• Contrary to the above – if polyurethanes are so unloved, why is LYB getting bigger in the intermediates segment.
  • Dow Materials (new DOW), when spun out, is going to look like LYB with a bit more HUN and 1COV in the portfolio than LYB – this does not bode well for Dow Materials valuation – DWDP is 2.5 multiple points higher than LYB and 4.5 multiple points higher than 1COV today.
    • If polyethylene continues to weaken, and polyurethane valuations do not improve, market conditions will not be that attractive for a spin out of Dow Materials in the next 6 months.
  • Is DWDP really worth 2.7x EBITDA more than BASF?

Looking at HUN and 1COV specifically, earnings revisions for 2018 and 2019 have been particularly strong – Exhibits 6 and 7.

Exhibit 6

Source: Capital IQ and SSR Analysis

Exhibit 7

Source: Capital IQ and SSR Analysis

While we have limited history on Covestro, the current EV/forward EBITDA multiple is probably all that you need to know. For HUN we have more data, though not enough, as the company has only been public for 13 years and has changed its portfolio significantly over that period. We cannot find a proxy for a cyclical norm or an up-cycle in polyurethanes but note that the industry has been earning well below its cost of replacement capital for the entire time that HUN has owned the business (HUN did not pay replacement cost for any of the pieces it acquired). History is a poor guide for HUN, in part because of the lack of complete cycles but also because of the portfolio changes. The step up in return on capital – Exhibit 8 – coincides with the spin-off of Venator, but it also coincides with improved (likely cyclical – though where on the cyclical spectrum is unclear) margins in both polyurethanes and epoxies. As the stock has underperformed and as returns have improved, HUN’s SI has hit a peak – Exhibit 9.

With the trend return on capital we have in Exhibit 8 (7.5%), HUN would be fairly valued today – almost all of the SI is driven by over-earnings versus that trend. If the new right mid-cycle return on capital for HUN is 10% – normal value is around $40 per share (the consensus median). If the new normal is 12.5% – normal value is $50 per share. $40 would be 37% upside from today’s price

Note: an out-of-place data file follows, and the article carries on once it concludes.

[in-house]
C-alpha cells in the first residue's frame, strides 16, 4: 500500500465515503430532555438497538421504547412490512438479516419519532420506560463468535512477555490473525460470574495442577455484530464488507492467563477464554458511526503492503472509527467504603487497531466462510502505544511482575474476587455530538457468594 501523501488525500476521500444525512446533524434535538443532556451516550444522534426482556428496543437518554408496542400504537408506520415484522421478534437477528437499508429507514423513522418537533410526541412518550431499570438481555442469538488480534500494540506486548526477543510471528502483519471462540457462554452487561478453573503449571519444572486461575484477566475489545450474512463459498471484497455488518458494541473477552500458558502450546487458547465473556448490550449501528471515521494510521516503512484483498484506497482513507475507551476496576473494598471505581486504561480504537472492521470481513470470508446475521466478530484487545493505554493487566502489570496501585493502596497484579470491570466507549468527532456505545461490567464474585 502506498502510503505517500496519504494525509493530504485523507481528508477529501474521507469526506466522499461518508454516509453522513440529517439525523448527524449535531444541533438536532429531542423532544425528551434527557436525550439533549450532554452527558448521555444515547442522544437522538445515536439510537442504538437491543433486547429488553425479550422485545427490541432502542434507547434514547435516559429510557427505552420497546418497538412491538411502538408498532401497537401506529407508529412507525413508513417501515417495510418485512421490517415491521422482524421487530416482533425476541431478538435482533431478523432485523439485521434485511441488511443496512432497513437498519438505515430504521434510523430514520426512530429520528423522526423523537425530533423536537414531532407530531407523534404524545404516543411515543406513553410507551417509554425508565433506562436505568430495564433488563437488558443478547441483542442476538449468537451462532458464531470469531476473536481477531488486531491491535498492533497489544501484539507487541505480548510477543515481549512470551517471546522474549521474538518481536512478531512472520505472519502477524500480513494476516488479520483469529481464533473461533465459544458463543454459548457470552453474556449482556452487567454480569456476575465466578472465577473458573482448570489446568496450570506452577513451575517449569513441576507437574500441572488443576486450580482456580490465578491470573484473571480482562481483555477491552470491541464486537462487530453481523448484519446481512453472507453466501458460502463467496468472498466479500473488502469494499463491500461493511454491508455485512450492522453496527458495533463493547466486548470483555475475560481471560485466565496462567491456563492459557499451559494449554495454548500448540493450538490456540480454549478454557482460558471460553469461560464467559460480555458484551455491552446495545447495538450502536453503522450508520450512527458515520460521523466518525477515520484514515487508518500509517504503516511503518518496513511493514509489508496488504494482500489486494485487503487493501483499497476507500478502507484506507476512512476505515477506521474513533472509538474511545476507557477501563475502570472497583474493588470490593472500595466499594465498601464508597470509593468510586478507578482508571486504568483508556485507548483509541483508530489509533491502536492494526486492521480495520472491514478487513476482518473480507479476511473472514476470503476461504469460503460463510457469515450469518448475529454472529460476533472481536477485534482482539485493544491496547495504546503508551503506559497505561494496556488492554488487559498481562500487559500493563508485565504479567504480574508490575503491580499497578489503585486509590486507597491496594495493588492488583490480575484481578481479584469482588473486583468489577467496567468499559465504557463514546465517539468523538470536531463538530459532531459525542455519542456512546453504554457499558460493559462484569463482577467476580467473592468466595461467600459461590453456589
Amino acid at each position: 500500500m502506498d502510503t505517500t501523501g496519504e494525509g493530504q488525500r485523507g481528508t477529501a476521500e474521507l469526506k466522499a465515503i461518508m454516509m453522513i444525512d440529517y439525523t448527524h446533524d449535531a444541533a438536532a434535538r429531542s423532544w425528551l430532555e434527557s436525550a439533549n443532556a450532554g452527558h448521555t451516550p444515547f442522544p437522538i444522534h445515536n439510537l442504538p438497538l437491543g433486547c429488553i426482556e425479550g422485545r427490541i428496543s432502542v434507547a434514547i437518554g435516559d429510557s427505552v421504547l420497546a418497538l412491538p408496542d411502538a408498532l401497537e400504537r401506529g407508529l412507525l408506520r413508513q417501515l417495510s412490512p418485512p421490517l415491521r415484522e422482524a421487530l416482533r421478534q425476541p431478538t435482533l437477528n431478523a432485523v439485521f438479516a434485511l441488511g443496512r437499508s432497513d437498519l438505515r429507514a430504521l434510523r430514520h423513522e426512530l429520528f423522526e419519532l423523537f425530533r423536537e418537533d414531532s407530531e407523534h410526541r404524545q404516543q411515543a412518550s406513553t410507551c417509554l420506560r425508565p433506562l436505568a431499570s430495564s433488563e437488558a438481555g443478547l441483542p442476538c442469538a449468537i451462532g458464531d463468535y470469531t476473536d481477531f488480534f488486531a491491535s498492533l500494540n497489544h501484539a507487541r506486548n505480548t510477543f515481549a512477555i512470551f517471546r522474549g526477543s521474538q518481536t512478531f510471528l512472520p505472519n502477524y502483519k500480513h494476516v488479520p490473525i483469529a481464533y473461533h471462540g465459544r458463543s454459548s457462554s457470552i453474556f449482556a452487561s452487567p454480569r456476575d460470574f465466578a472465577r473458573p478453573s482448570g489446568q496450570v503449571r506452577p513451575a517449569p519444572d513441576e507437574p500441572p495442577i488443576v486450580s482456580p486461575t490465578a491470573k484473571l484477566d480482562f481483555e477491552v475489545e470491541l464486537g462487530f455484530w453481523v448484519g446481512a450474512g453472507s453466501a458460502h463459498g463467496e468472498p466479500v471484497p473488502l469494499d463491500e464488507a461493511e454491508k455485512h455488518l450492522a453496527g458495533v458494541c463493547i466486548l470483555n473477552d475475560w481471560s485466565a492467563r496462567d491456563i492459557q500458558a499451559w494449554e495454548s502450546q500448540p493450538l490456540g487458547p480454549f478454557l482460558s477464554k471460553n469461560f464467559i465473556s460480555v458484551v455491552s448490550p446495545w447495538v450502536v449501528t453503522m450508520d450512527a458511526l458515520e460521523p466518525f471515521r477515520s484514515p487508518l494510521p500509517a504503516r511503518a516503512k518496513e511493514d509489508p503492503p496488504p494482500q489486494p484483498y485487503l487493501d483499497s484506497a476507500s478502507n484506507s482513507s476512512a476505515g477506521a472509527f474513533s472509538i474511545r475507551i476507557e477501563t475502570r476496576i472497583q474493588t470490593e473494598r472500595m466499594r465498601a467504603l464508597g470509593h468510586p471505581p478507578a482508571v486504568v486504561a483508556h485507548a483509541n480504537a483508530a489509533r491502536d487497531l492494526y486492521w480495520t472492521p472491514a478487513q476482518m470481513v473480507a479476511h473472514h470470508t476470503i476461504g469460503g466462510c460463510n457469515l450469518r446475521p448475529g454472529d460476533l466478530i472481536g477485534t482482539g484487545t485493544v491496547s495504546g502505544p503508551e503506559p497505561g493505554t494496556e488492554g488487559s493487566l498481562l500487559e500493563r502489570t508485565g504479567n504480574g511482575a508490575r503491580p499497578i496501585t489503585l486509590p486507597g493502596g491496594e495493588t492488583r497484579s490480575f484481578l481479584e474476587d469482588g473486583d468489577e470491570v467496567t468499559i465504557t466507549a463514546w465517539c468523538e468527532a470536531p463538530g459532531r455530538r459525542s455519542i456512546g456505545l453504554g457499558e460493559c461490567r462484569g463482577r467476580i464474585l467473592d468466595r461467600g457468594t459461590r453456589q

Exhibit 8

Source: Capital IQ and SSR Analysis

Exhibit 9

Source: Capital IQ and SSR Analysis

We like every stock on this list except LYB which we have written about recently. It is hard to ignore the attractive valuation of the European names – more beaten down by higher oil and trade concerns than the US names so far this year – despite strong revisions. We see another great entry point for HUN.

The risk is that the sell side loves HUN (Exhibit 10) and history shows that this is quite a strong counter-indicator. One standout anomaly is the bizarre range of target prices for Covestro. Exhibit 11 shows current prices and highs, lows and mean target prices. Today both HUN and WLK are below the low end of the ranges. The range for Covestro is remarkable – the data in the chart is in US dollar but the range is more than €100. There are 23 analysts covering the stock and providing target prices and estimates – the Covestro data shows how hard it is to model the polyurethane business.

Exhibit 10

Source: Capital IQ and SSR Analysis

Exhibt 11

Source: Capital IQ and SSR Analysis

©2018, SSR LLC, 225 High Ridge Road, Stamford, CT 06905. All rights reserved. The information contained in this report has been obtained from sources believed to be reliable, and its accuracy and completeness is not guaranteed. No representation or warranty, express or implied, is made as to the fairness, accuracy, completeness or correctness of the information and opinions contained herein.  The views and other information provided are subject to change without notice.  This report is issued without regard to the specific investment objectives, financial situation or particular needs of any specific recipient and is not construed as a solicitation or an offer to buy or sell any securities or related financial instruments. Past performance is not necessarily a guide to future results. Sources: Capital IQ, Bloomberg, Government Publications.